When L. Frank Baum sat down to create “The Wizard of Oz” a century
ago, he could not have imagined what his simple children’s fantasy
Today, just about everyone over the age of 2 is familiar with the
journey of Dorothy and her friends down that well-traveled yellow
Which, apparently was one problem when the Laguna Playhouse Youth
Theater elected to present the stage version of “Wizard” -- everyone
not only knows the show, most kids could cue the actors if they went
up on lines.
Thus, Youth Theater director Joe Lauderdale came up with a concept
that -- while remaining quite close to the Judy Garland movie classic
of more than 60 years ago -- embellishes the story, offers stunning
panoramic scenic backdrops and offers a “new look” at some very
The result is a three-hour extravaganza that provides a showcase
for some colorful costumes and inventive choreography, as well as
some interesting character twists.
In Laguna’s production, Dorothy is donned in a brown plaid shirt
and overalls, not the traditional blue and white checkered number
inspired by Garland in the 1939 movie (and worn by at least one
little girl to Sunday’s matinee). The Tin Man’s costume is built
around a large hubcap, and his face is free of the silver paint that
characterizes the role (and drove Buddy Ebsen from the movie
The most significant departure from tradition, however, is the
Wicked Witch of the West, who appears in a yellow-and-gold get-up and
becomes a comical villainess rather than the shrieking, black-garbed
harridan created by Margaret Hamilton. This, presumably, was done to
avoid scaring the younger audiences, but it’s a choice that never
really works as convincingly as it should.
Ashley Eskew is luminous in the role of Dorothy, blending a rich
vocal style with an excellent interpretation to create a most capable
and lovable heroine. This young actress possesses a superior stage
presence and a natural, convincing performing style.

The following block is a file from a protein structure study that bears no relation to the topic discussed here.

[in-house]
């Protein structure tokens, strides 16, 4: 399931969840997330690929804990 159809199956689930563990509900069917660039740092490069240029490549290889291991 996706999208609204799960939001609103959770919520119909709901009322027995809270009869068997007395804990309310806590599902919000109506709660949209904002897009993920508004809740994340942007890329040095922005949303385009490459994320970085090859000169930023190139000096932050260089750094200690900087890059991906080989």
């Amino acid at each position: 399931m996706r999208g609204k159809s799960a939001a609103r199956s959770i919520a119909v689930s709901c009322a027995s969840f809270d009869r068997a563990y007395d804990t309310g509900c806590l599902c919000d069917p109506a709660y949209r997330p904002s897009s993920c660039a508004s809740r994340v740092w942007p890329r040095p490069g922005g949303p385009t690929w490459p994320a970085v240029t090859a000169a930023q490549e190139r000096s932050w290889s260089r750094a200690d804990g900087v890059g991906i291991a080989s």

The witch, in Laguna’s concept, is a benign creature who, in the
hands of Melinda Womack, comes off tentatively in her earlier
appearance as Miss Gulch and less than frightening in her colorful
witch’s garb. If her primary mission is “don’t scare the kiddies,”
she succeeds quite nicely.
More convincing is April Morgan, who doubles as Aunt Em and
Glinda, the good witch of the North. Morgan is especially strong in
her Kansas scenes, riding herd on the three shiftless farm hands who
become Dorothy’s companions on her dreamlike journey.
This trio -- Joel Mijares as the Scarecrow, Jay Skovec as the Tin
Man and Terry Christopher as the Cowardly Lion -- brings the
characters to life quite effectively while contributing much of the
Mijares excels in his straw-stuffed characterization, Skovec
overcomes his strange costume to bring an abundance of “heart” to the
performance, while Christopher’s Lion is a marvelous blend of
boisterous bluster and terror-stricken reticence.
John Petersen nicely interprets the squeamish gate guard in Oz (he
also does a strong Uncle Henry in Kansas). And Toto appears in two
guises -- a genuine little dog (Simba Lauderdale) in Kansas and in
the energetic form of tiny actress Jayne Gustafson when the action
shifts to Oz. This young actress is thoroughly adorable and capable
of stealing scenes as well as hearts.
The hugely dominant settings of designer Don Gruber are
spectacular in their colorful detail. Dwight Richard Odle’s
elaborately styled costumes (even the tornado is “alive” in the form
of six whirling ballerinas) bring the show to brilliant life. Ellen
Prince’s marvelously smooth choreography and Donna Ruzika’s richly
luminous lighting effects (abetted by Dave Edwards’ superior sound
design) render show-stopping technical embellishment.
Director Lauderdale has called his “Wizard of Oz” the most
ambitious project yet attempted by the Youth Theater, an opinion it
would be difficult to contest. The show is an amalgam of performing
and technical acumen calculated to inspire awe and wonderment from an
audience well versed in “Wizardry.”
* TOM TITUS reviews local theater for the Coastline Pilot.